There is a romantic subplot in the story, too. I love that the author doesn’t follow every expectation readers might have with a romance story. Ying is a strong character and has a deep commitment to her mission. She doesn’t want anything to distract her from finding out who had her father killed. She wants entry into the engineers’ guild to finish his work.

I love that this book includes so much about engineering as a field of study. A lot of the lessons and tests shown in the story involve defensive or offensive vehicles and weaponry, but some characters mention other kinds of engineering. I would have enjoyed seeing more of a spectrum of engineering projects, but I can see why those focuses would fit better in the story because of the push toward war.

On the whole, I enjoyed this one. It looks like the start of a series, so I’m curious to see where the story goes from here.

Content Notes

Recommended for Ages 14 up.

Representation
Characters are Chinese-coded.

Profanity/Crude Language Content
Strong profanity used very infrequently.

Romance/Sexual Content
Kissing between boy and girl.

Spiritual Content
Characters pray to and mention Abka Han, the god of the skies and guardian of Ying’s homeland. When a good or bad thing happens, it’s taken as an omen from Abka Han.

Violent Content
Situations of peril. Characters face assassins and armed enemies in several scenes. References to and reports of warfare. In one scene, an assailant stabs an unarmed man after ransacking a room.

Drug Content
Characters drink alcohol at social events.

Note: This post contains affiliate links, which do not cost you anything to use but help support this blog. I received a free copy of this book in exchange for my honest review. All opinions are my own.

Review: Goblin 2: The Wolf and the Well by Eric Grissom and Will Perkins

Goblin 2: The Wolf and the Well (Goblin #2)
Eric Grissom
Illustrated by Will Perkins
Dark Horse Books
Published July 16, 2024

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About Goblin 2: The Wolf and the Well

What would you give up to protect the one you loved? Uncover the mystery in the thrilling sequel to the fantasy adventure graphic novel Goblin.

One dark and stormy night, Rikt meets a mysterious fortune teller in the woods. Looking into his future, she foresees that his best friend and only companion, a wolf named Fish-breath, is in mortal danger. Overcome with the fear of losing his four-legged friend, Rikt trades the freedom of the wild for the protection of Underwood—a boarding school for monster children and a sanctuary for wolves. Was his bargain worth the price? And what terrible fate awaits the children who live there?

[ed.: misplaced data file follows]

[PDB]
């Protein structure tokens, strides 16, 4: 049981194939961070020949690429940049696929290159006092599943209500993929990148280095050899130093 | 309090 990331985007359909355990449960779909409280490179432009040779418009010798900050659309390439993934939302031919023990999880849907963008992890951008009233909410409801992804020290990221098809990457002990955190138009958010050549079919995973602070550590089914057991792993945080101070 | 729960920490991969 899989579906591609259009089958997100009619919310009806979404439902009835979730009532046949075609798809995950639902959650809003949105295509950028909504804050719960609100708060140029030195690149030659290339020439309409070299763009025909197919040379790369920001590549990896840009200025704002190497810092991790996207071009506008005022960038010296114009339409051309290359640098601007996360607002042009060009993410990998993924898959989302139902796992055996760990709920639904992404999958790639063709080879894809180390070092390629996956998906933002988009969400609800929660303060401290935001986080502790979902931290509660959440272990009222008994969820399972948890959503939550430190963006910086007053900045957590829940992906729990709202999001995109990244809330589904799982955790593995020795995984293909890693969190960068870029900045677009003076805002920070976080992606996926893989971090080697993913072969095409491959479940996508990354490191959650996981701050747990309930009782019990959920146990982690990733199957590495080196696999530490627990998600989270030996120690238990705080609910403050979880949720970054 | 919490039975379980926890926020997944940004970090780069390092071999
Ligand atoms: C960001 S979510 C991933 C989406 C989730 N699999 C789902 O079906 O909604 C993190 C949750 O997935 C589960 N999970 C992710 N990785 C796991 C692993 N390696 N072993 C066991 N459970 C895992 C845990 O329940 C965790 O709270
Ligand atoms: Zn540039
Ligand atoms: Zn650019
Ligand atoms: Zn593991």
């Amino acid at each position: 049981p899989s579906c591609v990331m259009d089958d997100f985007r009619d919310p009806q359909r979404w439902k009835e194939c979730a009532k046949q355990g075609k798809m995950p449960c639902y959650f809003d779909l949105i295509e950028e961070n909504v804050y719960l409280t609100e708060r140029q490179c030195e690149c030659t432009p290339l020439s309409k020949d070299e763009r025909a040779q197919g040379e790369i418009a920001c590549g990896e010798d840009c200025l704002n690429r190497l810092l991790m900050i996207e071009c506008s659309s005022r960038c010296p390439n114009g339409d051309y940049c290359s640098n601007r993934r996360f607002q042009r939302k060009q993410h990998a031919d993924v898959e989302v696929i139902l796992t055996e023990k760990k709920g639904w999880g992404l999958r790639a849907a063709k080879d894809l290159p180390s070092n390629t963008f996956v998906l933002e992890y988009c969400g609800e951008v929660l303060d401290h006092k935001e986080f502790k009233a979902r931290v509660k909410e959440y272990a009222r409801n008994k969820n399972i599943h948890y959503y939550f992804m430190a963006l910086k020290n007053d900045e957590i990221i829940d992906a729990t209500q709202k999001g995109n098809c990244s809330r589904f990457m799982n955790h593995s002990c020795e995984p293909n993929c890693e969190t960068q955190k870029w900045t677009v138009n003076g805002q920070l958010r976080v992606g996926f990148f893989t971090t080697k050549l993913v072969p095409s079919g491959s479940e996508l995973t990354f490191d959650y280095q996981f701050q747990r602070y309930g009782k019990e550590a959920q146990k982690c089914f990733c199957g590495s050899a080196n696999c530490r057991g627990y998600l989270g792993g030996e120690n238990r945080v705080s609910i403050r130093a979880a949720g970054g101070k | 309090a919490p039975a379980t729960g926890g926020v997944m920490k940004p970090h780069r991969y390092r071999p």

After losing his parents, Rikt struggles with a fear of being alone. The anxiety becomes unbearable when he receives three prophecies from a mysterious witch, one of which foretells a terrible fate for his best friend, a wolf named Fish-breath. After the first two prophecies prove true, Rikt meets Ms. Evelyn, a friendly human who offers them protection at Underwood, her boarding school for monstrous creatures and wayward wolves. Rikt soon learns things at Underwood are not what they seem and suspects the other children are in danger. With the help of a servant troll girl and a neurotic faun, Rikt must uncover the mystery of Underwood before he learns first-hand what horrors await at the bottom of an ancient well.

The Wolf and the Well is perfect for fans of fantasy adventure graphic novels like Amulet, Lightfall, and City of Dragons.

My Review

This is quickly becoming one of my favorite graphic novel series. I’d never heard of these books until the author approached me to ask if I’d be interested in reviewing the book. I’m so glad he reached out!

My favorite part of the series so far is the relationship between Rikt and Fish Breath, the white wolf. In the first book, Rikt forms a grudging attachment to the wolf. By the end, though, it’s clear she’s really important to him. I love that this second book in the series centers a little more around their relationship and the connection between them. It also introduces a lot of new characters and a sinister magical threat.

This book is one of those where the sum is greater than its parts. The dialog is great and shows a lot of emotion and depth. The illustrations add even more, creating the sense of a woodsy magical world with the browns and greens of the color palette. They show rich character expressions and settings, too.